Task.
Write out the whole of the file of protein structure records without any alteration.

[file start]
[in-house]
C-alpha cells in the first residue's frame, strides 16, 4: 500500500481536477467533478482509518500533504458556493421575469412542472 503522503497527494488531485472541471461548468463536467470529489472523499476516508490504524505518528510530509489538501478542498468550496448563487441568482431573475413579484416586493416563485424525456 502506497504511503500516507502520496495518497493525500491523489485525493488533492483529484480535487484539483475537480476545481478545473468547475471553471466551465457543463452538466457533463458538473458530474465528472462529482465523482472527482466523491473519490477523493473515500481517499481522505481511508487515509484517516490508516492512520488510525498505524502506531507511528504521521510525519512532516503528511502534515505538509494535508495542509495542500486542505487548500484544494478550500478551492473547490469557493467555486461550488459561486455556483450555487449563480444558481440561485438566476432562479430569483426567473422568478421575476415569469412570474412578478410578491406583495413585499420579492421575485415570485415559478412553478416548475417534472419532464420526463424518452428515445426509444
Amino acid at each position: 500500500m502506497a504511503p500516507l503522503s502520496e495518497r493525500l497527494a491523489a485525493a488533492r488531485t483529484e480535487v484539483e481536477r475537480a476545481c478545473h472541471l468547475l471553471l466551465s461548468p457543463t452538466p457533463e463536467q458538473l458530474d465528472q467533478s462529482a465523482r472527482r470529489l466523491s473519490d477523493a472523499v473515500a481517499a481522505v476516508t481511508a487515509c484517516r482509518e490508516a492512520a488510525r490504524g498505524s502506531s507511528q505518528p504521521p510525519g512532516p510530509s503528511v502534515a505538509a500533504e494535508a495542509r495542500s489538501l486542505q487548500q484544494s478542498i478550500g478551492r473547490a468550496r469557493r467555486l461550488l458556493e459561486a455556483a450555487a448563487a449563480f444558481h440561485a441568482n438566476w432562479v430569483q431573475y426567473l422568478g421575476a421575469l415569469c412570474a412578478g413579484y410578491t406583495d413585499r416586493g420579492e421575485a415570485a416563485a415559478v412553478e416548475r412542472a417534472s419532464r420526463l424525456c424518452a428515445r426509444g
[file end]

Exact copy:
[in-house]
C-alpha cells in the first residue's frame, strides 16, 4: 500500500481536477467533478482509518500533504458556493421575469412542472 503522503497527494488531485472541471461548468463536467470529489472523499476516508490504524505518528510530509489538501478542498468550496448563487441568482431573475413579484416586493416563485424525456 502506497504511503500516507502520496495518497493525500491523489485525493488533492483529484480535487484539483475537480476545481478545473468547475471553471466551465457543463452538466457533463458538473458530474465528472462529482465523482472527482466523491473519490477523493473515500481517499481522505481511508487515509484517516490508516492512520488510525498505524502506531507511528504521521510525519512532516503528511502534515505538509494535508495542509495542500486542505487548500484544494478550500478551492473547490469557493467555486461550488459561486455556483450555487449563480444558481440561485438566476432562479430569483426567473422568478421575476415569469412570474412578478410578491406583495413585499420579492421575485415570485415559478412553478416548475417534472419532464420526463424518452428515445426509444
Amino acid at each position: 500500500m502506497a504511503p500516507l503522503s502520496e495518497r493525500l497527494a491523489a485525493a488533492r488531485t483529484e480535487v484539483e481536477r475537480a476545481c478545473h472541471l468547475l471553471l466551465s461548468p457543463t452538466p457533463e463536467q458538473l458530474d465528472q467533478s462529482a465523482r472527482r470529489l466523491s473519490d477523493a472523499v473515500a481517499a481522505v476516508t481511508a487515509c484517516r482509518e490508516a492512520a488510525r490504524g498505524s502506531s507511528q505518528p504521521p510525519g512532516p510530509s503528511v502534515a505538509a500533504e494535508a495542509r495542500s489538501l486542505q487548500q484544494s478542498i478550500g478551492r473547490a468550496r469557493r467555486l461550488l458556493e459561486a455556483a450555487a448563487a449563480f444558481h440561485a441568482n438566476w432562479v430569483q431573475y426567473l422568478g421575476a421575469l415569469c412570474a412578478g413579484y410578491t406583495d413585499r416586493g420579492e421575485a415570485a416563485a415559478v412553478e416548475r412542472a417534472s419532464r420526463l424525456c424518452a428515445r426509444g